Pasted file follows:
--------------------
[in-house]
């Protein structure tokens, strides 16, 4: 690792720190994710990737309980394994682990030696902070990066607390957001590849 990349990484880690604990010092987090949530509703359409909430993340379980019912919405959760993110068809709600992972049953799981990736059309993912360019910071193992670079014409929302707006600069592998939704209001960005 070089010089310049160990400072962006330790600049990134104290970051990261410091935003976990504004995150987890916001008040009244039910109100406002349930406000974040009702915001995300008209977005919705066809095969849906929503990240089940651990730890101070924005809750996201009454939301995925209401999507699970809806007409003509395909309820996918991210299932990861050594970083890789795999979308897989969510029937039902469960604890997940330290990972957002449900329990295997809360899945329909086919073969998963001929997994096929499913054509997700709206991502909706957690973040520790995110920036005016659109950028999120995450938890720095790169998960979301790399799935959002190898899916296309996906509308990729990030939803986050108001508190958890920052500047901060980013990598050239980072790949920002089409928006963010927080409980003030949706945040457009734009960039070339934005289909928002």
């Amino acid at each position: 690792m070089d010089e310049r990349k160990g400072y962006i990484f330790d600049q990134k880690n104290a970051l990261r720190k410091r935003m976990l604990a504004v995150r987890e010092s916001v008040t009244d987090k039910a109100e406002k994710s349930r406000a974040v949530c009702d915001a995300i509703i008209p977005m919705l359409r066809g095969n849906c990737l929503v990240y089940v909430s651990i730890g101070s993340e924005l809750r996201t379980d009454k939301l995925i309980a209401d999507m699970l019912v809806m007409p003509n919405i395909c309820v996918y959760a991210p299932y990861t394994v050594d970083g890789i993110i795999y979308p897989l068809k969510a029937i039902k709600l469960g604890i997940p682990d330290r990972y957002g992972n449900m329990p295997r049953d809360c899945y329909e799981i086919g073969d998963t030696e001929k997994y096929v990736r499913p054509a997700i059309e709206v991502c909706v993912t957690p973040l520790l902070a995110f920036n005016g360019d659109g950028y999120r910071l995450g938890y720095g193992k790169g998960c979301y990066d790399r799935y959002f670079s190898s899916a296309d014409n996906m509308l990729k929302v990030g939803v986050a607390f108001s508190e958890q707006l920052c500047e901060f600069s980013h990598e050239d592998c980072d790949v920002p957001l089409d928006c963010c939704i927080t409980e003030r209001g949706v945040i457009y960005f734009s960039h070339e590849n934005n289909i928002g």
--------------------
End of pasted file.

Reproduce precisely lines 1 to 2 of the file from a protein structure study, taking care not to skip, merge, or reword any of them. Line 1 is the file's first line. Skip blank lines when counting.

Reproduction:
[in-house]
């Protein structure tokens, strides 16, 4: 690792720190994710990737309980394994682990030696902070990066607390957001590849 990349990484880690604990010092987090949530509703359409909430993340379980019912919405959760993110068809709600992972049953799981990736059309993912360019910071193992670079014409929302707006600069592998939704209001960005 070089010089310049160990400072962006330790600049990134104290970051990261410091935003976990504004995150987890916001008040009244039910109100406002349930406000974040009702915001995300008209977005919705066809095969849906929503990240089940651990730890101070924005809750996201009454939301995925209401999507699970809806007409003509395909309820996918991210299932990861050594970083890789795999979308897989969510029937039902469960604890997940330290990972957002449900329990295997809360899945329909086919073969998963001929997994096929499913054509997700709206991502909706957690973040520790995110920036005016659109950028999120995450938890720095790169998960979301790399799935959002190898899916296309996906509308990729990030939803986050108001508190958890920052500047901060980013990598050239980072790949920002089409928006963010927080409980003030949706945040457009734009960039070339934005289909928002």